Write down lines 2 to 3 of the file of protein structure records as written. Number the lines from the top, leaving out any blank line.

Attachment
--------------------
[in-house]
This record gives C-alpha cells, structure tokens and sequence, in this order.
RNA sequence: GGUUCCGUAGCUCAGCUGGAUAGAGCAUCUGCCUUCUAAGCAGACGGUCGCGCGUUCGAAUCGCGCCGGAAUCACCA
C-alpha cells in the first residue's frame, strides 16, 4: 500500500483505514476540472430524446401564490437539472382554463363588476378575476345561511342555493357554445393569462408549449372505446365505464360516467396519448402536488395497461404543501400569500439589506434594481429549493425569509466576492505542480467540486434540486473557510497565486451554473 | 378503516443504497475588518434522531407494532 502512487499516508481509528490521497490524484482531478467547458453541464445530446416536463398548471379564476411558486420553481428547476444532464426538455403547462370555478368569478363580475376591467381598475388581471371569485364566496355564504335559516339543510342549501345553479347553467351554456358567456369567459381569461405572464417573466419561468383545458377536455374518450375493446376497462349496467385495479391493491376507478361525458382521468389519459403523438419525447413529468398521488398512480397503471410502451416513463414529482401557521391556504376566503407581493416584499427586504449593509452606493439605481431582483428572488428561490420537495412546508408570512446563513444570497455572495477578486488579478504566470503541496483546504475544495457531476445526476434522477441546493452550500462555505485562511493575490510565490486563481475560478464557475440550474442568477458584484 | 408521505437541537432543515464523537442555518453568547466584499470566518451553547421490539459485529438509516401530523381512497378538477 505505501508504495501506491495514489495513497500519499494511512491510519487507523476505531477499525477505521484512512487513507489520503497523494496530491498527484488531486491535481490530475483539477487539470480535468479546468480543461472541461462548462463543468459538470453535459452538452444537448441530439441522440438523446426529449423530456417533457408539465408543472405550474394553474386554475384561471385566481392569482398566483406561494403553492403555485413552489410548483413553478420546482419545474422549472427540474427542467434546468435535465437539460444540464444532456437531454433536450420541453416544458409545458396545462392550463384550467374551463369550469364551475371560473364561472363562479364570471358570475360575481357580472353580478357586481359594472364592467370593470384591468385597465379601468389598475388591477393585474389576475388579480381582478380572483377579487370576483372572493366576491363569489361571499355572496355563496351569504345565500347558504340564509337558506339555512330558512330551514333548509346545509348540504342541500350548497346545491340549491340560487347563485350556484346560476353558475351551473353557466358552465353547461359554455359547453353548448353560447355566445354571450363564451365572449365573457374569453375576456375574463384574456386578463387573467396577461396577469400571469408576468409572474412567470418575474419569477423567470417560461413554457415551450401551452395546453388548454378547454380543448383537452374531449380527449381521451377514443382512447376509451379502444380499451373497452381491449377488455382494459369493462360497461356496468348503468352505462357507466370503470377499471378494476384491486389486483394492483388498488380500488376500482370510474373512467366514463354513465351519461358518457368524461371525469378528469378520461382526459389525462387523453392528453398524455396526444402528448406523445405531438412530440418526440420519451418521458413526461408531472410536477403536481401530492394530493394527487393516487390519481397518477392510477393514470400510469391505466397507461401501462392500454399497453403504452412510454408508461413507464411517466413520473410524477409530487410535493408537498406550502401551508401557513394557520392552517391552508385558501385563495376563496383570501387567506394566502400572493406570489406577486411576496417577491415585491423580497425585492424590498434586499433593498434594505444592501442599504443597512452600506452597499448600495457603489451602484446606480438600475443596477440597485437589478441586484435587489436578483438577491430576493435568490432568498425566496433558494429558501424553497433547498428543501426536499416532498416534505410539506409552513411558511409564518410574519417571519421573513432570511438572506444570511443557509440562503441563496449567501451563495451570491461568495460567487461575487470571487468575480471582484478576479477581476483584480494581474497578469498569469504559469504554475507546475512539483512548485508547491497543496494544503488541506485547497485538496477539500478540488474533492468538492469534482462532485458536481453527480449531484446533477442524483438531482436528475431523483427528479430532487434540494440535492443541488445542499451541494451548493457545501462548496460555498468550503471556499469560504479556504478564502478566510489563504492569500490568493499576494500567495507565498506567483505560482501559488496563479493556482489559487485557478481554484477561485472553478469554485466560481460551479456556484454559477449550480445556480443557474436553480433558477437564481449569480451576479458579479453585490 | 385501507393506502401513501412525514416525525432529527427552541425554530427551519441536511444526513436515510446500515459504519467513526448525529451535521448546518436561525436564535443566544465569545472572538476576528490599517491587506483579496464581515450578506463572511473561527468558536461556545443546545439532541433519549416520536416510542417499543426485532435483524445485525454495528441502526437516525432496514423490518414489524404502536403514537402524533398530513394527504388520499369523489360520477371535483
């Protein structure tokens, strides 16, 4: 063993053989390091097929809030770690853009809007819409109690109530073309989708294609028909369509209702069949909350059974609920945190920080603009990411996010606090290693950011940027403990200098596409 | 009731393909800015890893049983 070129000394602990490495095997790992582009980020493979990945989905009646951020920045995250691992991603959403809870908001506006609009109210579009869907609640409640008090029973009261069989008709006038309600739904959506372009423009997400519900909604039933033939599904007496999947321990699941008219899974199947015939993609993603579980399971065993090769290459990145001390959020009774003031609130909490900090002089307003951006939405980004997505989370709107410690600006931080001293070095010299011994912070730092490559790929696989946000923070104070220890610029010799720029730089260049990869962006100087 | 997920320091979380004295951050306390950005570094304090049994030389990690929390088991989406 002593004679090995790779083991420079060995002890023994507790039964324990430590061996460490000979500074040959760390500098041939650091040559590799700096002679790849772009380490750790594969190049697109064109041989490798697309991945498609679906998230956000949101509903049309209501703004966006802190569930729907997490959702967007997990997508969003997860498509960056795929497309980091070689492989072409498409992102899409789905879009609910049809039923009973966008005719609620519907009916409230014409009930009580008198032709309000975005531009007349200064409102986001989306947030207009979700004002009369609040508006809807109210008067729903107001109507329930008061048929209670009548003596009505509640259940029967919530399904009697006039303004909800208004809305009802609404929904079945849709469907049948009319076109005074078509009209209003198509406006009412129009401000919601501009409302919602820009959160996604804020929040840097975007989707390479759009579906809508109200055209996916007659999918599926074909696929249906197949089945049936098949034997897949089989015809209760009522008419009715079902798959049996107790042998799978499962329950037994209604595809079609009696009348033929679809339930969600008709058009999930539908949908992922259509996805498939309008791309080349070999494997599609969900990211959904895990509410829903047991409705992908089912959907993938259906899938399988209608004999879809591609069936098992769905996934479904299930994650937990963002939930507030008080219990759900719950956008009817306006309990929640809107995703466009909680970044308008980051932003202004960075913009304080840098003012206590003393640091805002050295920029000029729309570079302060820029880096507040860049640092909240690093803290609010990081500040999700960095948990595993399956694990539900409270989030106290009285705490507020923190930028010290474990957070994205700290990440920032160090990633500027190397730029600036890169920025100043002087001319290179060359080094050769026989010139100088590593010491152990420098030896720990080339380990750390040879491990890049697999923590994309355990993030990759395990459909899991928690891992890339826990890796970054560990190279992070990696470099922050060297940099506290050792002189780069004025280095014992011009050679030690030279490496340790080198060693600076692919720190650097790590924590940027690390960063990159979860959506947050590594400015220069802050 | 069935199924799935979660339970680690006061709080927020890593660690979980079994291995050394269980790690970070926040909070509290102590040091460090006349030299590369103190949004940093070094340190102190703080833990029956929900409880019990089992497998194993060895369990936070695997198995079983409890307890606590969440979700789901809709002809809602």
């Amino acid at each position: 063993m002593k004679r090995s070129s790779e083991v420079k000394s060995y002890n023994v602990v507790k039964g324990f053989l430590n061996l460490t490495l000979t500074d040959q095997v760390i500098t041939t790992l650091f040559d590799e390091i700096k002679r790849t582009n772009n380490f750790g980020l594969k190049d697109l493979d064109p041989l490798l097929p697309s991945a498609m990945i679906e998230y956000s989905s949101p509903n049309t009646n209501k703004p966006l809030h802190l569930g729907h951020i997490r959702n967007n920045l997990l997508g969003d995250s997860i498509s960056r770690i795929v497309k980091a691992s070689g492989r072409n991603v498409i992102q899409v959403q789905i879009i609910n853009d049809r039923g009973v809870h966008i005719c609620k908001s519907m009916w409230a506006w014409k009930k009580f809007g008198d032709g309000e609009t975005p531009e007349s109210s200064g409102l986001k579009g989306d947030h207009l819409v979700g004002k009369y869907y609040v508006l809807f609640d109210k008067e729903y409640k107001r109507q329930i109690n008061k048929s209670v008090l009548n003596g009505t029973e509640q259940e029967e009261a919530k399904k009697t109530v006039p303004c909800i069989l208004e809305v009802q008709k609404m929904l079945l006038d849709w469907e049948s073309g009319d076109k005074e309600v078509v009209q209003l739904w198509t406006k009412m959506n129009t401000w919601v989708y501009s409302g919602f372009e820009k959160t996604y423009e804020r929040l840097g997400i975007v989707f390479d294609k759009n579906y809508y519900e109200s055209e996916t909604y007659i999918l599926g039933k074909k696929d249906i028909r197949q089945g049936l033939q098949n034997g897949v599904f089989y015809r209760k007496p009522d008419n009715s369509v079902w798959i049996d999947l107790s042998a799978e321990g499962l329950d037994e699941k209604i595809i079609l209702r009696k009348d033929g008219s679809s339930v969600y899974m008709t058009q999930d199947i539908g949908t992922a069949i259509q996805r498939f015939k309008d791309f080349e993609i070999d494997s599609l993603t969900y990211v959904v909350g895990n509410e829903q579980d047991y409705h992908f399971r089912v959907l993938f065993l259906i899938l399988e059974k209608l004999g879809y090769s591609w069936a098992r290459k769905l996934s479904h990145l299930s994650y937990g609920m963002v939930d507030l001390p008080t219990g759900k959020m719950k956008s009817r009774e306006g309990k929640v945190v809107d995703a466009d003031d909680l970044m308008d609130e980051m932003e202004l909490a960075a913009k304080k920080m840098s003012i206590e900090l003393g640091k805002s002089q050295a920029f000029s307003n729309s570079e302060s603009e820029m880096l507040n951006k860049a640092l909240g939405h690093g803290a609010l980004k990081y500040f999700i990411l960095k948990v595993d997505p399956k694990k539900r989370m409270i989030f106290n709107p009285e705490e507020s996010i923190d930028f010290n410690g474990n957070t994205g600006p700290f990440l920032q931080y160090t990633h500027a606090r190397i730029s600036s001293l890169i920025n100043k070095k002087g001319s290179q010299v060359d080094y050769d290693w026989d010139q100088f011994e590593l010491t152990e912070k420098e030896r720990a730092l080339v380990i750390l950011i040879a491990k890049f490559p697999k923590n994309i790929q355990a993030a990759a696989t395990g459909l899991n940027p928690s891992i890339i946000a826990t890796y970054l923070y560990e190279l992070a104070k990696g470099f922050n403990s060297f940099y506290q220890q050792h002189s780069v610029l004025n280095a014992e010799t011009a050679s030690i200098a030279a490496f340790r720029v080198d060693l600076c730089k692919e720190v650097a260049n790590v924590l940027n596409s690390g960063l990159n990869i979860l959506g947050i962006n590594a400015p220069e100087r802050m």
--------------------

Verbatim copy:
This record gives C-alpha cells, structure tokens and sequence, in this order.
RNA sequence: GGUUCCGUAGCUCAGCUGGAUAGAGCAUCUGCCUUCUAAGCAGACGGUCGCGCGUUCGAAUCGCGCCGGAAUCACCA